Sahel humanitarian situation worsened by cholera outbreakListen /
An outbreak of cholera in parts of the Sahel region is likely to worsen an already dire humanitarian situation for thousands of people affected by drought, according to United Nations aid agencies.
Worst affected are Niger and Northern Mali where the onset of the rains has worsened the already poor sanitary conditions especially in camps housing those displaced by the insecurity in Mali.
The World Health Organization(WHO) says contaminated water form the River Niger is suspected to be the source of the disease.
In Northern Mali UNICEF says two children have already died as a result of the cholera outbreak, while in Niger WHO says over 54 cholera deaths and 2,242 suspected cases have been reported since the beginning of the year.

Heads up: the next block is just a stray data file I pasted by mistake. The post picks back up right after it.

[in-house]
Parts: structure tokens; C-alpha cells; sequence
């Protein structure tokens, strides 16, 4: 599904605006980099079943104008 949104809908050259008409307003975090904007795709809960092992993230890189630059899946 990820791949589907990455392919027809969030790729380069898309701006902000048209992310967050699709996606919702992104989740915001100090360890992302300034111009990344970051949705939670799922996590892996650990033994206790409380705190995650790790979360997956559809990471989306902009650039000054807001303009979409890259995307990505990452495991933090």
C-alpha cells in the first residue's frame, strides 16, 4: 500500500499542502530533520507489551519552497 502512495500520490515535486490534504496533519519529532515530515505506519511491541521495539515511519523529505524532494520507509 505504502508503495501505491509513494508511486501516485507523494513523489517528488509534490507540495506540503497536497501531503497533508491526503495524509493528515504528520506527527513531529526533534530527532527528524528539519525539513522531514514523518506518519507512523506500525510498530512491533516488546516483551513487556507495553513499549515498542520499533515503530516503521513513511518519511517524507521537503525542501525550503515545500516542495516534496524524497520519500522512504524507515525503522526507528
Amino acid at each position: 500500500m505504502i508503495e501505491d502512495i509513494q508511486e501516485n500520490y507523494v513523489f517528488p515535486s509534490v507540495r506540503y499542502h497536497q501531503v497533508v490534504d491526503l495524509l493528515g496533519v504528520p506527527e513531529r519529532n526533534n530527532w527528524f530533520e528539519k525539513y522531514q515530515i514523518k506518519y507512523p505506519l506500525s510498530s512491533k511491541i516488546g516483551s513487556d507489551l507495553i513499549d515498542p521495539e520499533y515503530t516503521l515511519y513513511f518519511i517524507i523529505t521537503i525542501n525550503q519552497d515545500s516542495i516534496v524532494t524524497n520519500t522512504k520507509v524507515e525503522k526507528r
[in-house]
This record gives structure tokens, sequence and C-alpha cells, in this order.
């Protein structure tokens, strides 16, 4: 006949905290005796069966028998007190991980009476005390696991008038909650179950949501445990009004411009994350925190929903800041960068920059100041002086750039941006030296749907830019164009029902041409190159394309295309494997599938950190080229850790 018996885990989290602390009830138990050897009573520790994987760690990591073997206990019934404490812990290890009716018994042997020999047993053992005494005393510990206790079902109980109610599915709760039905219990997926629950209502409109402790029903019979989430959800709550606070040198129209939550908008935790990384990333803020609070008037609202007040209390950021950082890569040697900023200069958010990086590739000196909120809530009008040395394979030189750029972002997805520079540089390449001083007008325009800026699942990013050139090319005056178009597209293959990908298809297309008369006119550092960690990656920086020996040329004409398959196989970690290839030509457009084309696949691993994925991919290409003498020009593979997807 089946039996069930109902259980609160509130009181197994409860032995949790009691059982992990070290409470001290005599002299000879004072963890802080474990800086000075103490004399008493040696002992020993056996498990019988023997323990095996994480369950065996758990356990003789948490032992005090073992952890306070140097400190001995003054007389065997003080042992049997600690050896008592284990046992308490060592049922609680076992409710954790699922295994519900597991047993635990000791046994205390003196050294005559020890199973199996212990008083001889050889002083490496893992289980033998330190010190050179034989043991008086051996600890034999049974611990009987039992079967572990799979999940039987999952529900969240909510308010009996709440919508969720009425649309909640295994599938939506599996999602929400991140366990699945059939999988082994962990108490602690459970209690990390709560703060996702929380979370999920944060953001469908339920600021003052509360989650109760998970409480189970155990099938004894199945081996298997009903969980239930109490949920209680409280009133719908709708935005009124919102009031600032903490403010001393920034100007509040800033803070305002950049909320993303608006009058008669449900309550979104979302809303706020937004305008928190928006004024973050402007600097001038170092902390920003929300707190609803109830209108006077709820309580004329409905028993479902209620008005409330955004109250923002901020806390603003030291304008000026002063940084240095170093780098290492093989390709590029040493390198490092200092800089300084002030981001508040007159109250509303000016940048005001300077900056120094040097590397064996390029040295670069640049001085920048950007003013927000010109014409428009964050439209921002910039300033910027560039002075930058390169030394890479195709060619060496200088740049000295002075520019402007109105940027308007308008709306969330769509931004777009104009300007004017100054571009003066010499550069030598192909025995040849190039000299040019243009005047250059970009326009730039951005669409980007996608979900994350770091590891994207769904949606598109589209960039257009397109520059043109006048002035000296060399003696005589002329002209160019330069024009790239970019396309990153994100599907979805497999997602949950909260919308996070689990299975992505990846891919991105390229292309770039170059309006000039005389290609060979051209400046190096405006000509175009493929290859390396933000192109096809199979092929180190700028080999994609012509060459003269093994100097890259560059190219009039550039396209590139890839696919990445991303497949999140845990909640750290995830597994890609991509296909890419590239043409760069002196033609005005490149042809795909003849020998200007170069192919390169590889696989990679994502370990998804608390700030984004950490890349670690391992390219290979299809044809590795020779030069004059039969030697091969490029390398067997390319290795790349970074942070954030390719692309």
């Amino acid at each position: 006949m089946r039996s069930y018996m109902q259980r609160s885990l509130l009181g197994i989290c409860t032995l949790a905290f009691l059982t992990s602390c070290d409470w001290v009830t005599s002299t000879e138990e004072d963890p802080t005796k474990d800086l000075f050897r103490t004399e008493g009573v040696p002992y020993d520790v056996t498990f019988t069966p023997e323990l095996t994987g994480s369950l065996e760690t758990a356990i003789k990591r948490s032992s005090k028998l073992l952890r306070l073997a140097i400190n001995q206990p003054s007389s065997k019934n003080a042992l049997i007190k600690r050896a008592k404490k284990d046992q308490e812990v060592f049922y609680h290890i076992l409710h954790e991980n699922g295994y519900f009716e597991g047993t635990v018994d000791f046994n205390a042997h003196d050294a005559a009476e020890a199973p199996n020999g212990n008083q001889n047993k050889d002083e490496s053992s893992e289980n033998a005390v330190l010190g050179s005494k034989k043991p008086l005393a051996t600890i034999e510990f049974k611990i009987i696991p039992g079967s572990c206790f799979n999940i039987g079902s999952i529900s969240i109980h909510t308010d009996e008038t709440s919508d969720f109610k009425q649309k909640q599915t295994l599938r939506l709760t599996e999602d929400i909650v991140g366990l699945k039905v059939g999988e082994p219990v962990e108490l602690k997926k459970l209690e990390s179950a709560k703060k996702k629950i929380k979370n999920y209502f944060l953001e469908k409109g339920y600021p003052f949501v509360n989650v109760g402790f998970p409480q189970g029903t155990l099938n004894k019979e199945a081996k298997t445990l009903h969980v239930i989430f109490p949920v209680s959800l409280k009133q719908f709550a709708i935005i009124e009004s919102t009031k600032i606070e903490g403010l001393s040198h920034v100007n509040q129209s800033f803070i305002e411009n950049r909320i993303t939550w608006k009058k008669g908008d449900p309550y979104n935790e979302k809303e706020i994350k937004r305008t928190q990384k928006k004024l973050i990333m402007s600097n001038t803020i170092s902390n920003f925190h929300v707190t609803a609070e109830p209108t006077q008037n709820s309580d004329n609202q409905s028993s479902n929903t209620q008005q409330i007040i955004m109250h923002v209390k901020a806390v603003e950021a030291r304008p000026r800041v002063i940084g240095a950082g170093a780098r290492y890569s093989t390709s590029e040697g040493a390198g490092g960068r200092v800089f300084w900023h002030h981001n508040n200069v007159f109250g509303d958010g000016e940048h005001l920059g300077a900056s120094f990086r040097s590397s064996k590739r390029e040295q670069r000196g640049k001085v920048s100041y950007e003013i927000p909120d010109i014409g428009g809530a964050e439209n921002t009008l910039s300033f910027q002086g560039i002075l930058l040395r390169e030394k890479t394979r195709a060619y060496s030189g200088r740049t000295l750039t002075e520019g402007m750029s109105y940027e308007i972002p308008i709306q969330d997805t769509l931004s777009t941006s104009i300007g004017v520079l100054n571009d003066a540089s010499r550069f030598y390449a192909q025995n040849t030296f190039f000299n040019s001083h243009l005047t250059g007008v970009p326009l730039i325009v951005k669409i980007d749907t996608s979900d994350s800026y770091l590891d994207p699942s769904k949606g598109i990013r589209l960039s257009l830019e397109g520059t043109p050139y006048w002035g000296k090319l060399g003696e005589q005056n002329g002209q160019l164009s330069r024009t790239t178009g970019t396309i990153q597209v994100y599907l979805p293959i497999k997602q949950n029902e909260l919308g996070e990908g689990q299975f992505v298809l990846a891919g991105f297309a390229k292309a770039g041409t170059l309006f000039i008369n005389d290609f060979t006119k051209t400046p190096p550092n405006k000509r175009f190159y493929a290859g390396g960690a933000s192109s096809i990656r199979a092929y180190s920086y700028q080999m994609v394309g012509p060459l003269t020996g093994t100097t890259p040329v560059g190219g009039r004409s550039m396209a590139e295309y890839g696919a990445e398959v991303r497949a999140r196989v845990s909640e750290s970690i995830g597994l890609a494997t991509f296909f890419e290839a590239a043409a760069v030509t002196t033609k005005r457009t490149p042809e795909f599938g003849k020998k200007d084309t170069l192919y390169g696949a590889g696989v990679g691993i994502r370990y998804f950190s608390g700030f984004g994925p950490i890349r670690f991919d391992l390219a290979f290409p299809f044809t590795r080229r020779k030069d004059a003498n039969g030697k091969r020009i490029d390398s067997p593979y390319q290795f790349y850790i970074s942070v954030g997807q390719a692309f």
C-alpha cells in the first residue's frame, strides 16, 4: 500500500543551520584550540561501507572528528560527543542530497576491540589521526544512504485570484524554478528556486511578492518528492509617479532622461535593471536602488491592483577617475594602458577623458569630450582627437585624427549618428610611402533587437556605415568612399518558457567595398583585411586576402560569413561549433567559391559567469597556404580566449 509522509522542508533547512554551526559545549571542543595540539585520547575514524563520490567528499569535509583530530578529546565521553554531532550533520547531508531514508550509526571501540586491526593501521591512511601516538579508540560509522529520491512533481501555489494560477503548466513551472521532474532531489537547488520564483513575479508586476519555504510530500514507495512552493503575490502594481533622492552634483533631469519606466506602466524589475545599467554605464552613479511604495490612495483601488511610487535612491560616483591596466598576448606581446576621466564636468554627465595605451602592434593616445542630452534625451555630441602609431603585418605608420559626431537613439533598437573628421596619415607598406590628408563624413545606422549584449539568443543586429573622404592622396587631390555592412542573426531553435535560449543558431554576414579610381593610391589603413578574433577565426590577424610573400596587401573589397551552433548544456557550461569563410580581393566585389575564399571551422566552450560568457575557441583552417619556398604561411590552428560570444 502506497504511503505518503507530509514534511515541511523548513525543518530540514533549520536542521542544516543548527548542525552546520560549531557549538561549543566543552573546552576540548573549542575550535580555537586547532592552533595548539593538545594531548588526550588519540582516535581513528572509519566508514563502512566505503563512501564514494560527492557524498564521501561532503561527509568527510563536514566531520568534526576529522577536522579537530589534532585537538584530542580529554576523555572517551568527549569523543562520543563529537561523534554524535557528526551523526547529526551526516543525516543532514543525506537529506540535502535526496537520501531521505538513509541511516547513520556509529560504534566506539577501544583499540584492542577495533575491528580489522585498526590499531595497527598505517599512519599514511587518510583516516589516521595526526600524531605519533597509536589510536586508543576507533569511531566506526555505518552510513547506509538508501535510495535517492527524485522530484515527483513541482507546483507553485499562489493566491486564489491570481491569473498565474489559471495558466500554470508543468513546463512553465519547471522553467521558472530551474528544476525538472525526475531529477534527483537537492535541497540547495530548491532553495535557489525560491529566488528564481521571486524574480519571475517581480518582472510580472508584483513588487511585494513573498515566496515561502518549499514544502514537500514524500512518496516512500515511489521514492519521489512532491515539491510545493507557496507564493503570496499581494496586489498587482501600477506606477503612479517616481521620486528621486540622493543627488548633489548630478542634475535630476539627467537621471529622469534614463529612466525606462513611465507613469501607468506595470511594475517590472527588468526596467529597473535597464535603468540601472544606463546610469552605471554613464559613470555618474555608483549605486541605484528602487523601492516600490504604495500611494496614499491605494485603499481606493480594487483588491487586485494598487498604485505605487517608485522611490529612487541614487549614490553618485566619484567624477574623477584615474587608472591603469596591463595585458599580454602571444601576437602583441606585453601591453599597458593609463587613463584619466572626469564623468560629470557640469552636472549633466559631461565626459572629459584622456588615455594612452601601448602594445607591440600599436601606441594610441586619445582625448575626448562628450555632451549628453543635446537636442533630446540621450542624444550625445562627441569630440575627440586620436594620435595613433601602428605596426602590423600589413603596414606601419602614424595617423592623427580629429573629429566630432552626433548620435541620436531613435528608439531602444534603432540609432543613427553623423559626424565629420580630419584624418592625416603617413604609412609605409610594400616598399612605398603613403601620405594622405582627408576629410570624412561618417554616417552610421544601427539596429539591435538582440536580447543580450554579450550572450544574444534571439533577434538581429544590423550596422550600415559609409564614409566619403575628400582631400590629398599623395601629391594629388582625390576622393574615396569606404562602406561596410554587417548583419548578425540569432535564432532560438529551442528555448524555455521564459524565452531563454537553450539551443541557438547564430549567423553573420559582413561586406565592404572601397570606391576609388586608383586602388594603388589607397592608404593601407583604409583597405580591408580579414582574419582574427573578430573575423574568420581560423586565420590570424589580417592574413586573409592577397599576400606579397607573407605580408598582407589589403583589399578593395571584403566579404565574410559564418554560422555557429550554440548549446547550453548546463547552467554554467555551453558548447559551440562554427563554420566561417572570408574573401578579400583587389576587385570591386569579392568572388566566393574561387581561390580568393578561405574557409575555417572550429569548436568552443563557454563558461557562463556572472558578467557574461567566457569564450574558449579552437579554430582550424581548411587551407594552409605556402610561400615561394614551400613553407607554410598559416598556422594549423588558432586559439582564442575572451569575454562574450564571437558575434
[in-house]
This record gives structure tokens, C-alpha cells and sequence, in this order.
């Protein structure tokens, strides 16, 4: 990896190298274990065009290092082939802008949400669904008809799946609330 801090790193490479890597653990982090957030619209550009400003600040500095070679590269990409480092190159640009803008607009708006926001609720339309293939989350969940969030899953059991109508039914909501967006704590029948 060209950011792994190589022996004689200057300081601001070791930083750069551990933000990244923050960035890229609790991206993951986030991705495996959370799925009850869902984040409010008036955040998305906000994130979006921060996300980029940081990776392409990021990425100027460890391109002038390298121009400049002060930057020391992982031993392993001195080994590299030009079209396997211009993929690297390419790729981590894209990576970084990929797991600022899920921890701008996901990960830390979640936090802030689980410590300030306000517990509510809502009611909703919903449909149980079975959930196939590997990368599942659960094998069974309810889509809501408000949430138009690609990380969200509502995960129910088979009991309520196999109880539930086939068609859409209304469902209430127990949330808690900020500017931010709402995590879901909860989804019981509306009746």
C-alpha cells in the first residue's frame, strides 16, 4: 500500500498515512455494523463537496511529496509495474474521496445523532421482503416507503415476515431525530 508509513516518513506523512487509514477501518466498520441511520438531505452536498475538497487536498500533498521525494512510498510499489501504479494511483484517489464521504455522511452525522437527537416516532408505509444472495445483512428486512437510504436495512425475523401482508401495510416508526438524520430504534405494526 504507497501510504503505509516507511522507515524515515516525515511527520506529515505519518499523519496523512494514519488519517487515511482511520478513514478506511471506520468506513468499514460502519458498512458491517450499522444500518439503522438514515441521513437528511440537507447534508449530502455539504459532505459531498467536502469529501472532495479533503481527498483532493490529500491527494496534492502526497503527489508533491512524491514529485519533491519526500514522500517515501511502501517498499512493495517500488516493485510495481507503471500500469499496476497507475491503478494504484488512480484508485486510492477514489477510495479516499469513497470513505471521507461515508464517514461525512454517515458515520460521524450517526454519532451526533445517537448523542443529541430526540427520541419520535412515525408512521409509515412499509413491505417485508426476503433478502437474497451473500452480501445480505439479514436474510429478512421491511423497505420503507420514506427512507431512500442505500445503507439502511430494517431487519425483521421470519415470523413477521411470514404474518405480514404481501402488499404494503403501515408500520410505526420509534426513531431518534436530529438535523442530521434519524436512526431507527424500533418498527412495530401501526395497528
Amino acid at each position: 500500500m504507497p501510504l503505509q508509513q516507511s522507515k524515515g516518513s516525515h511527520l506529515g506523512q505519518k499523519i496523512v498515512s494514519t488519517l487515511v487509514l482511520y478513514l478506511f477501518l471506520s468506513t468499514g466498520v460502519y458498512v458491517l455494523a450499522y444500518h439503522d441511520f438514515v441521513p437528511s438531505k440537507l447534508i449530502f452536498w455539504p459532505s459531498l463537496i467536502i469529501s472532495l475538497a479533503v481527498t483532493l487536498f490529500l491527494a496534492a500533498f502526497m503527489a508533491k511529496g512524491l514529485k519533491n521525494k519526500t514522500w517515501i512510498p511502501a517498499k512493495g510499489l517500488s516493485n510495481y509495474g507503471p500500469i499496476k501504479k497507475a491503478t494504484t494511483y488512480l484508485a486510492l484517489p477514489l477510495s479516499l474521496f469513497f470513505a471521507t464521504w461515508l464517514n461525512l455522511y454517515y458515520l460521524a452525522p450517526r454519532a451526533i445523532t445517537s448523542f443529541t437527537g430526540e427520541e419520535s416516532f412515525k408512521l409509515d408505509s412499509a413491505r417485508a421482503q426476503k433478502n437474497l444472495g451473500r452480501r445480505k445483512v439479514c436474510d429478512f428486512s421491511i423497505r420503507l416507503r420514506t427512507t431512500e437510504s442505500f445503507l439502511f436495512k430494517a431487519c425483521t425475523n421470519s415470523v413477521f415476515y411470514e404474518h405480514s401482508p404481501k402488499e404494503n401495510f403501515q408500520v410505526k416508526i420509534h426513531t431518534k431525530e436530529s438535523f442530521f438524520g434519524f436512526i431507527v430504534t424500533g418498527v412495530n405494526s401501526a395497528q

UNICEF, the UN refugee agency UNHCR and WHO are appealing for increased financial support for the Sahel humanitarian response plan.
Marixie Mercado is the spokesperson for UNICEF.
"An upsurge of cholera in the Sahel is placing children already weakened by malnutrition at acute risk. The number of cholera cases has shot up especially in regions bordering the Niger River. Cholera is recurrent throughout the Sahel and last year over 67,000 cholera cases were reported mainly in the Lake Chad basin countries of Chad, Cameroon and Nigeria. This year the epidemic appears to be concentrated further to the west of around Niger and Mali, where its impact is aggravated by massive displacement of people fleeing the conflict in northern Mali. More than 330,000 people a fifth of them children have fled their homes with 150,000 internally displaced inside Mali and over 180,000 seeking refuge in neighboring countries."